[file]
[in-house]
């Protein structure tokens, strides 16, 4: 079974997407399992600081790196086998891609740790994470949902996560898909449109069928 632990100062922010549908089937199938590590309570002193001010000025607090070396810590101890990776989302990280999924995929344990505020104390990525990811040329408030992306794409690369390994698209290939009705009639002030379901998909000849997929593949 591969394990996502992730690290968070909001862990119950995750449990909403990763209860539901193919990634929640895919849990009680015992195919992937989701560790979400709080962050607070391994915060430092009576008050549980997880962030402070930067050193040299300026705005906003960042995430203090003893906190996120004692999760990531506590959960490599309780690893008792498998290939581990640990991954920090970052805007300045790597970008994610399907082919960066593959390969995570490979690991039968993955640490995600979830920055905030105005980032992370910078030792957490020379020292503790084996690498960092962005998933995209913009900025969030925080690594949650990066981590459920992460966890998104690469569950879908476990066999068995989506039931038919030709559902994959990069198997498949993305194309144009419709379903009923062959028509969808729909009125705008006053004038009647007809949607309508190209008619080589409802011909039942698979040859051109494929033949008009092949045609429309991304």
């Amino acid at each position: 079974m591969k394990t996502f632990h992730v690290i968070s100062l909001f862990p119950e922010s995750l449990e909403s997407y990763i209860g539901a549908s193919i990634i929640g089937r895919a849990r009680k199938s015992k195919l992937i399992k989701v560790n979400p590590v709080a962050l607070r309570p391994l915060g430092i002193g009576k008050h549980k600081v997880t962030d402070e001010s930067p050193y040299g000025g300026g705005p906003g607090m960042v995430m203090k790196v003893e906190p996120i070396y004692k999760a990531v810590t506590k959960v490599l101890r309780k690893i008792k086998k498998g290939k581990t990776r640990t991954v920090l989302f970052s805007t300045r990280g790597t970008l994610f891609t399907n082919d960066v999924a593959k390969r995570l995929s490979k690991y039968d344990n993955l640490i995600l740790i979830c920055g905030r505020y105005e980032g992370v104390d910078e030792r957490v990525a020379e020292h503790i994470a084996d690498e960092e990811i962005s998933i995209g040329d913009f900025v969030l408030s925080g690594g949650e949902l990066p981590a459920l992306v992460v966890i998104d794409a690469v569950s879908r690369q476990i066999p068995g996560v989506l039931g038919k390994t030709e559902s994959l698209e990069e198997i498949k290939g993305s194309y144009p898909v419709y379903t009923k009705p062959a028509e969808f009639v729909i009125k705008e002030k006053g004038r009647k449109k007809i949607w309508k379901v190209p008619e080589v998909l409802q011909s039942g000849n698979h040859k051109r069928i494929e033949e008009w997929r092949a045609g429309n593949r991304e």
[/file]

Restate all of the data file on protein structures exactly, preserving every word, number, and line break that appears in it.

[in-house]
């Protein structure tokens, strides 16, 4: 079974997407399992600081790196086998891609740790994470949902996560898909449109069928 632990100062922010549908089937199938590590309570002193001010000025607090070396810590101890990776989302990280999924995929344990505020104390990525990811040329408030992306794409690369390994698209290939009705009639002030379901998909000849997929593949 591969394990996502992730690290968070909001862990119950995750449990909403990763209860539901193919990634929640895919849990009680015992195919992937989701560790979400709080962050607070391994915060430092009576008050549980997880962030402070930067050193040299300026705005906003960042995430203090003893906190996120004692999760990531506590959960490599309780690893008792498998290939581990640990991954920090970052805007300045790597970008994610399907082919960066593959390969995570490979690991039968993955640490995600979830920055905030105005980032992370910078030792957490020379020292503790084996690498960092962005998933995209913009900025969030925080690594949650990066981590459920992460966890998104690469569950879908476990066999068995989506039931038919030709559902994959990069198997498949993305194309144009419709379903009923062959028509969808729909009125705008006053004038009647007809949607309508190209008619080589409802011909039942698979040859051109494929033949008009092949045609429309991304």
């Amino acid at each position: 079974m591969k394990t996502f632990h992730v690290i968070s100062l909001f862990p119950e922010s995750l449990e909403s997407y990763i209860g539901a549908s193919i990634i929640g089937r895919a849990r009680k199938s015992k195919l992937i399992k989701v560790n979400p590590v709080a962050l607070r309570p391994l915060g430092i002193g009576k008050h549980k600081v997880t962030d402070e001010s930067p050193y040299g000025g300026g705005p906003g607090m960042v995430m203090k790196v003893e906190p996120i070396y004692k999760a990531v810590t506590k959960v490599l101890r309780k690893i008792k086998k498998g290939k581990t990776r640990t991954v920090l989302f970052s805007t300045r990280g790597t970008l994610f891609t399907n082919d960066v999924a593959k390969r995570l995929s490979k690991y039968d344990n993955l640490i995600l740790i979830c920055g905030r505020y105005e980032g992370v104390d910078e030792r957490v990525a020379e020292h503790i994470a084996d690498e960092e990811i962005s998933i995209g040329d913009f900025v969030l408030s925080g690594g949650e949902l990066p981590a459920l992306v992460v966890i998104d794409a690469v569950s879908r690369q476990i066999p068995g996560v989506l039931g038919k390994t030709e559902s994959l698209e990069e198997i498949k290939g993305s194309y144009p898909v419709y379903t009923k009705p062959a028509e969808f009639v729909i009125k705008e002030k006053g004038r009647k449109k007809i949607w309508k379901v190209p008619e080589v998909l409802q011909s039942g000849n698979h040859k051109r069928i494929e033949e008009w997929r092949a045609g429309n593949r991304e």